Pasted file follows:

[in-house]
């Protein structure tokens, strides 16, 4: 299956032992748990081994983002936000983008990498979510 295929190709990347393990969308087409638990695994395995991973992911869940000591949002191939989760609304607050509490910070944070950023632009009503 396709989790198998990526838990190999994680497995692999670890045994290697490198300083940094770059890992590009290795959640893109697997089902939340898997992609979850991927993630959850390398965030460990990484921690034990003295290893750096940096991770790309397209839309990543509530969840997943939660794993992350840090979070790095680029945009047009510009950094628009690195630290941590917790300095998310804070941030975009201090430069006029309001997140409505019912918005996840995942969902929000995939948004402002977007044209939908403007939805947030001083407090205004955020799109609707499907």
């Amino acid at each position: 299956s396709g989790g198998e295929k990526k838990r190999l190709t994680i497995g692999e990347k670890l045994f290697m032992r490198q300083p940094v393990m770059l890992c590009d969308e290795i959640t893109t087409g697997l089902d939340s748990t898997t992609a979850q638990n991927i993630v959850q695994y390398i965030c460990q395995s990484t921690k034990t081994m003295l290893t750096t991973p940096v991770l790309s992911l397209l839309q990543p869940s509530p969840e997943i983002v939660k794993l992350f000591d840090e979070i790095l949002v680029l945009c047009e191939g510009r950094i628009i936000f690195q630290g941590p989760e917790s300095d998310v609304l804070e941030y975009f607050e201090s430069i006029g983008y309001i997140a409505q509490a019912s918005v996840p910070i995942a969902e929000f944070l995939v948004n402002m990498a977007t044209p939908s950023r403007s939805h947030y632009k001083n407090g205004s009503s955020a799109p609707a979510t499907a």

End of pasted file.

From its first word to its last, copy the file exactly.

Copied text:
[in-house]
């Protein structure tokens, strides 16, 4: 299956032992748990081994983002936000983008990498979510 295929190709990347393990969308087409638990695994395995991973992911869940000591949002191939989760609304607050509490910070944070950023632009009503 396709989790198998990526838990190999994680497995692999670890045994290697490198300083940094770059890992590009290795959640893109697997089902939340898997992609979850991927993630959850390398965030460990990484921690034990003295290893750096940096991770790309397209839309990543509530969840997943939660794993992350840090979070790095680029945009047009510009950094628009690195630290941590917790300095998310804070941030975009201090430069006029309001997140409505019912918005996840995942969902929000995939948004402002977007044209939908403007939805947030001083407090205004955020799109609707499907």
């Amino acid at each position: 299956s396709g989790g198998e295929k990526k838990r190999l190709t994680i497995g692999e990347k670890l045994f290697m032992r490198q300083p940094v393990m770059l890992c590009d969308e290795i959640t893109t087409g697997l089902d939340s748990t898997t992609a979850q638990n991927i993630v959850q695994y390398i965030c460990q395995s990484t921690k034990t081994m003295l290893t750096t991973p940096v991770l790309s992911l397209l839309q990543p869940s509530p969840e997943i983002v939660k794993l992350f000591d840090e979070i790095l949002v680029l945009c047009e191939g510009r950094i628009i936000f690195q630290g941590p989760e917790s300095d998310v609304l804070e941030y975009f607050e201090s430069i006029g983008y309001i997140a409505q509490a019912s918005v996840p910070i995942a969902e929000f944070l995939v948004n402002m990498a977007t044209p939908s950023r403007s939805h947030y632009k001083n407090g205004s009503s955020a799109p609707a979510t499907a």